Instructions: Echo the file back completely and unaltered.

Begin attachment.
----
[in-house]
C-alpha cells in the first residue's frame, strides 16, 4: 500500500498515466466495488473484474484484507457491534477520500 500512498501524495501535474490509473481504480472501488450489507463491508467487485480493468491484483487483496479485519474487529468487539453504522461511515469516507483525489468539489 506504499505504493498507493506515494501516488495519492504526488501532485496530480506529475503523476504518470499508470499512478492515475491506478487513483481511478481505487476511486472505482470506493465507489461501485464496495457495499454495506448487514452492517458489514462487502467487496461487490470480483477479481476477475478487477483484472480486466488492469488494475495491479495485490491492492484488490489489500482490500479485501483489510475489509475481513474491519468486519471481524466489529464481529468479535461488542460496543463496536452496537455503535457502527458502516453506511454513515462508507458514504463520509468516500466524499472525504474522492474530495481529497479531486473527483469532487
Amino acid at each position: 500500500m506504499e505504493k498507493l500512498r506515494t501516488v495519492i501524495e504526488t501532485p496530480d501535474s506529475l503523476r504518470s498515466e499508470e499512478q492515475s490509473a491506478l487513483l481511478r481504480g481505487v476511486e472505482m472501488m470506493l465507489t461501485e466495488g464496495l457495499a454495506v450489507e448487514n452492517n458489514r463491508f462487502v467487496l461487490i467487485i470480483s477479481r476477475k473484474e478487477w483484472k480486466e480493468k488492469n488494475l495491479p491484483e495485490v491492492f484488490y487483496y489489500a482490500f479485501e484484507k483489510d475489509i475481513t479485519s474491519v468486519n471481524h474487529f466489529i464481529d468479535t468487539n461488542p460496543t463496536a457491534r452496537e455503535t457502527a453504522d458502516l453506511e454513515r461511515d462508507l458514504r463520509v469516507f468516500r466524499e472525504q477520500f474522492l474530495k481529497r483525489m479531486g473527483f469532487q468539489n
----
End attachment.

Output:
[in-house]
C-alpha cells in the first residue's frame, strides 16, 4: 500500500498515466466495488473484474484484507457491534477520500 500512498501524495501535474490509473481504480472501488450489507463491508467487485480493468491484483487483496479485519474487529468487539453504522461511515469516507483525489468539489 506504499505504493498507493506515494501516488495519492504526488501532485496530480506529475503523476504518470499508470499512478492515475491506478487513483481511478481505487476511486472505482470506493465507489461501485464496495457495499454495506448487514452492517458489514462487502467487496461487490470480483477479481476477475478487477483484472480486466488492469488494475495491479495485490491492492484488490489489500482490500479485501483489510475489509475481513474491519468486519471481524466489529464481529468479535461488542460496543463496536452496537455503535457502527458502516453506511454513515462508507458514504463520509468516500466524499472525504474522492474530495481529497479531486473527483469532487
Amino acid at each position: 500500500m506504499e505504493k498507493l500512498r506515494t501516488v495519492i501524495e504526488t501532485p496530480d501535474s506529475l503523476r504518470s498515466e499508470e499512478q492515475s490509473a491506478l487513483l481511478r481504480g481505487v476511486e472505482m472501488m470506493l465507489t461501485e466495488g464496495l457495499a454495506v450489507e448487514n452492517n458489514r463491508f462487502v467487496l461487490i467487485i470480483s477479481r476477475k473484474e478487477w483484472k480486466e480493468k488492469n488494475l495491479p491484483e495485490v491492492f484488490y487483496y489489500a482490500f479485501e484484507k483489510d475489509i475481513t479485519s474491519v468486519n471481524h474487529f466489529i464481529d468479535t468487539n461488542p460496543t463496536a457491534r452496537e455503535t457502527a453504522d458502516l453506511e454513515r461511515d462508507l458514504r463520509v469516507f468516500r466524499e472525504q477520500f474522492l474530495k481529497r483525489m479531486g473527483f469532487q468539489n